The Kite Runner by Khaled Hosseini

The Kite Runner by Khaled Hosseini

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In my view The Kite Runner is an epic story with a personal history of what the people of Afghanistan had and have to endure in an ordinary every day life; a country that is divided between political powers and religiously idealistic views and beliefs which creates poverty, and violence within the people and their terrorist run country. The story line is more personal with the description of Afghanistan's culture and traditions, along with the lives of the people who live in Kabul. The story provides an educational and eye-opening account of a country's political chaos. Of course there are many things that are unsaid and under explained in this tragic novel which, in my observation, is an oversimplification. There is also a heavy use of emotional appeal, and an underlying message. This is a flag for propaganda.

The Kite Runner by Khaled Hosseini begins in the 1970s in Kabul, Afghanistan, when the country is in a time of an ending monarchy. The main character, Amir, is the son of wealthy Afghanistan business man, and his playmate, Hassan, the son of his father's houseman, Ali. Hassan is a Hazara and Amir is a Pashtun, which makes them from different social classes. The author has undoubtedly stirred my emotions and I admit that I did cry several times. I think that this was the author's objective; this is an appeal to emotion, one of the fallacies of propaganda. Propaganda is a message or an idea that persuades the audience to change their perspectives in one way or another. There are many faces of propaganda but this to my knowledge is one that is easy to recognize. I ‘m not saying I didn't like The Kite Runner, the author had me after the first chapter and then I couldn't put it down. However I am naïve when it comes to politics and propaganda, so at first I didn't even consider this book a form of persuasion. But as I thought about it, I came to the conclusion that The Kite Runner is just that.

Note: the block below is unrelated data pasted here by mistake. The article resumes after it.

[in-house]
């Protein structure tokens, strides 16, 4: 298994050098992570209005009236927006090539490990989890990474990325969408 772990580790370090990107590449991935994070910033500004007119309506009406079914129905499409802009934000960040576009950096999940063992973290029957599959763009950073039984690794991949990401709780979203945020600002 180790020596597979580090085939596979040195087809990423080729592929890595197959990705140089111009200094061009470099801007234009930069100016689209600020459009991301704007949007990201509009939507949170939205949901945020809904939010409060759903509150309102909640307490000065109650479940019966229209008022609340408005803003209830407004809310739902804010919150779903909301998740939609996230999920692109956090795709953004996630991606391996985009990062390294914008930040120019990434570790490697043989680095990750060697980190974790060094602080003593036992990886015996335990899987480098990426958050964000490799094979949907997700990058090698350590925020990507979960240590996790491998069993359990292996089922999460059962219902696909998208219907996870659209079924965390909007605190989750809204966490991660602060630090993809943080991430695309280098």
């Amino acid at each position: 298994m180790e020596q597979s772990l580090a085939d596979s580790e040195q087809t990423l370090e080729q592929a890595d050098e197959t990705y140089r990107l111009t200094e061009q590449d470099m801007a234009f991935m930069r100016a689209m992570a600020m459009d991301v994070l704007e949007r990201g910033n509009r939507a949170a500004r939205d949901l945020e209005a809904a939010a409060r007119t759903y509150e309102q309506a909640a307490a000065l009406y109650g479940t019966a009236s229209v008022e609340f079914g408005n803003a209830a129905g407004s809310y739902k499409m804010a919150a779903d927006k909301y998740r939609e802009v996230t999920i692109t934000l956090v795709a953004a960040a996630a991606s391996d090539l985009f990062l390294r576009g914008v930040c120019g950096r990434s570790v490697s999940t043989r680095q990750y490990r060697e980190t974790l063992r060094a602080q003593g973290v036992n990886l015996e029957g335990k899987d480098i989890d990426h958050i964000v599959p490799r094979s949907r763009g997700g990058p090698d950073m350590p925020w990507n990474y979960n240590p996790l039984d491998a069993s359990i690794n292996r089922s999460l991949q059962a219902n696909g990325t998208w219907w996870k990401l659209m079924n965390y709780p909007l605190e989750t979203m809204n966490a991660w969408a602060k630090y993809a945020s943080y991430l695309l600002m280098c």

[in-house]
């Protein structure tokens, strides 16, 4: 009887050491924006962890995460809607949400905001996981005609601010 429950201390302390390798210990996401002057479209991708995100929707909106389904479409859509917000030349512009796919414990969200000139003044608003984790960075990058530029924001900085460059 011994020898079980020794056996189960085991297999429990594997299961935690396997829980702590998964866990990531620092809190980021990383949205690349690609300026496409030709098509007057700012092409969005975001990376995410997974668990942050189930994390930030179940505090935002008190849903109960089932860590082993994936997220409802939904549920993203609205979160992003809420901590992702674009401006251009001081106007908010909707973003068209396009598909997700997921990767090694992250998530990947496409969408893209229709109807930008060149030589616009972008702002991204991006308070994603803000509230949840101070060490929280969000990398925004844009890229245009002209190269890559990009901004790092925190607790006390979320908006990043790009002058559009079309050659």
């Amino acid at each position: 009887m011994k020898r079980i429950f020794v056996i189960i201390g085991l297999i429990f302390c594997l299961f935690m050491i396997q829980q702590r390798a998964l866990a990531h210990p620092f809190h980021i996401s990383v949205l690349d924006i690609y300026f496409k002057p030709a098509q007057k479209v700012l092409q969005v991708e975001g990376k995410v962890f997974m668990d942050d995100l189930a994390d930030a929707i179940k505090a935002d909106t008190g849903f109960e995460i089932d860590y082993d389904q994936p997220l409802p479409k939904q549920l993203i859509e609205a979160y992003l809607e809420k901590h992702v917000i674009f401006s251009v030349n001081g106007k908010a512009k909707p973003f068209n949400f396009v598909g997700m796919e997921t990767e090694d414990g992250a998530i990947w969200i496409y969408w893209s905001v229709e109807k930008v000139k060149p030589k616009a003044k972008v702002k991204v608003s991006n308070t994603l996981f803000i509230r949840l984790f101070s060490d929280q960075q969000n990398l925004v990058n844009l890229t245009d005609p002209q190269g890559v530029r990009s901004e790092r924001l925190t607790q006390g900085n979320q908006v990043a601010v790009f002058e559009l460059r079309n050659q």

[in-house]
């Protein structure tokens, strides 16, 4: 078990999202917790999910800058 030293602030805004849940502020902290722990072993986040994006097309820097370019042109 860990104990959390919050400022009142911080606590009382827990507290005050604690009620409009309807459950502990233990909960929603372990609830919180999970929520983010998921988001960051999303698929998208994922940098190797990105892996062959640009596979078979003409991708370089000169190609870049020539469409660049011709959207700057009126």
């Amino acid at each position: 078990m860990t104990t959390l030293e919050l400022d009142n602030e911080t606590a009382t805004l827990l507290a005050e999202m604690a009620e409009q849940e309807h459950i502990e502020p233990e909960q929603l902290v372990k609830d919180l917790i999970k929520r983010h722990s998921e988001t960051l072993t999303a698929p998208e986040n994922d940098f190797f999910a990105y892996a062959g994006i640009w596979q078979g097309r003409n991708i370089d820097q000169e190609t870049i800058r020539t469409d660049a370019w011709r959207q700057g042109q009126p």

There are many oversimplifications and stereotypes, even if they may be from a reality-based ideology. The ethnic group of the Hazara and the Pashtun is not entirely developed. Amir was always referred to as a Pashtun but the background of the Pashtun isn't fully touched upon. The narrator only focuses on the Mongolian-like physical features of the Hazara's, and because of this diversity, they are considered a more lowly class than Pashtuns.

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They are commonly viewed as an outsider; only being fully accepted into society to be servants for wealthy Pashtuns like Amir, and his Baba. Assef, the hated and much renowned bully in Kabul who just happens to worship Hitler and his beliefs of ethnic-cleansing, is a stereotype. I loathed him when reading this novel, but in every story there has to be the "good guy" and the "bad guy," which are also labels. Of course there always has to be two goons backing the bully; Wali and Kamal in this case. Assef portrayed the perfect evil character; the child raping, Hitler-worshipping racial-supremacist! It's a given to hate this guy, he is committing the ultimate crime that everyone disgusts.